Well, no. More like “start of book.” Yes, Kenneth Paul Rosenberg clearly states that “affairs of the heart and journeys of sexual desire overtake the reward centers of the brain. New sex and love clouds or subverts the frontal lobes’ decision-making abilities, and these biological, evolutionarily adaptive processes are hard to surmount.” But there is more here. Rosenberg fills 266 pages with examples, discussions, research reports and analyses of the reasons people cheat, the consequences when they do, and ways (he says) to mitigate those consequences. Rosenberg certainly has the credentials to present all this: he is an addiction psychiatrist and sex-addiction counselor with more than two decades of experience. And he writes well.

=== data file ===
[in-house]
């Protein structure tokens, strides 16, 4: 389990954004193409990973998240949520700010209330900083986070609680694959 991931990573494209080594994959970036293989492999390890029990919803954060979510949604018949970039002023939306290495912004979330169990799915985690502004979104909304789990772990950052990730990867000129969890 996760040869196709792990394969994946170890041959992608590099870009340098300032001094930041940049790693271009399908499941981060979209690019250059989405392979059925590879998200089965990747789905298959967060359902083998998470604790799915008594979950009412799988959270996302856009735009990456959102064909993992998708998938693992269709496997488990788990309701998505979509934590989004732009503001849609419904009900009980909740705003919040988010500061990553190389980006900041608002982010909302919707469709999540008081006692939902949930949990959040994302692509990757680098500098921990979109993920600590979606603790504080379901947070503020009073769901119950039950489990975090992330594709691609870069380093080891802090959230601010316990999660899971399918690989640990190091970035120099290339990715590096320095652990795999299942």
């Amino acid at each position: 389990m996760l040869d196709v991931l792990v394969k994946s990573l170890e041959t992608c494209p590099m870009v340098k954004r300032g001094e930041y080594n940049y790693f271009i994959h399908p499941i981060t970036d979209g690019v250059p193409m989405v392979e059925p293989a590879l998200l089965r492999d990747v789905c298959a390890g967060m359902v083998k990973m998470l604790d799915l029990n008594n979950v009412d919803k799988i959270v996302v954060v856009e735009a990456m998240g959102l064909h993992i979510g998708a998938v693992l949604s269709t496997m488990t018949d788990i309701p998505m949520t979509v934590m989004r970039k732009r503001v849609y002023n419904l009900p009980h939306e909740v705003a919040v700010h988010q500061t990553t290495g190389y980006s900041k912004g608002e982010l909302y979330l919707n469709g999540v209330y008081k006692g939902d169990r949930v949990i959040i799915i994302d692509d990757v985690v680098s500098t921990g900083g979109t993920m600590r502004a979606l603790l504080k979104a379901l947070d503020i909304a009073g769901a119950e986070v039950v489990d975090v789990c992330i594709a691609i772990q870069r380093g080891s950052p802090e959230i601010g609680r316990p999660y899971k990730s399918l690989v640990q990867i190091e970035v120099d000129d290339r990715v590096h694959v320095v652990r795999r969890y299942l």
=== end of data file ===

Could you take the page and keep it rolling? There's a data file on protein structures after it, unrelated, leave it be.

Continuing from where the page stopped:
Nevertheless, there is something rather unsatisfying about Infidelity. It is not the research, such as the findings about dopamine and the brain’s pleasure centers, including studies showing that some people really do have a genetic predisposition toward greater needs for pleasure and therefore may be more likely to cheat on a partner if that partner cannot provide the level of stimulation the genetically inclined person needs. Actually, a good deal of the science will be familiar to people who keep an eye on studies of human behavior, but not everyone does this, and having the research collected in one place and presented cogently is a big plus for Infidelity.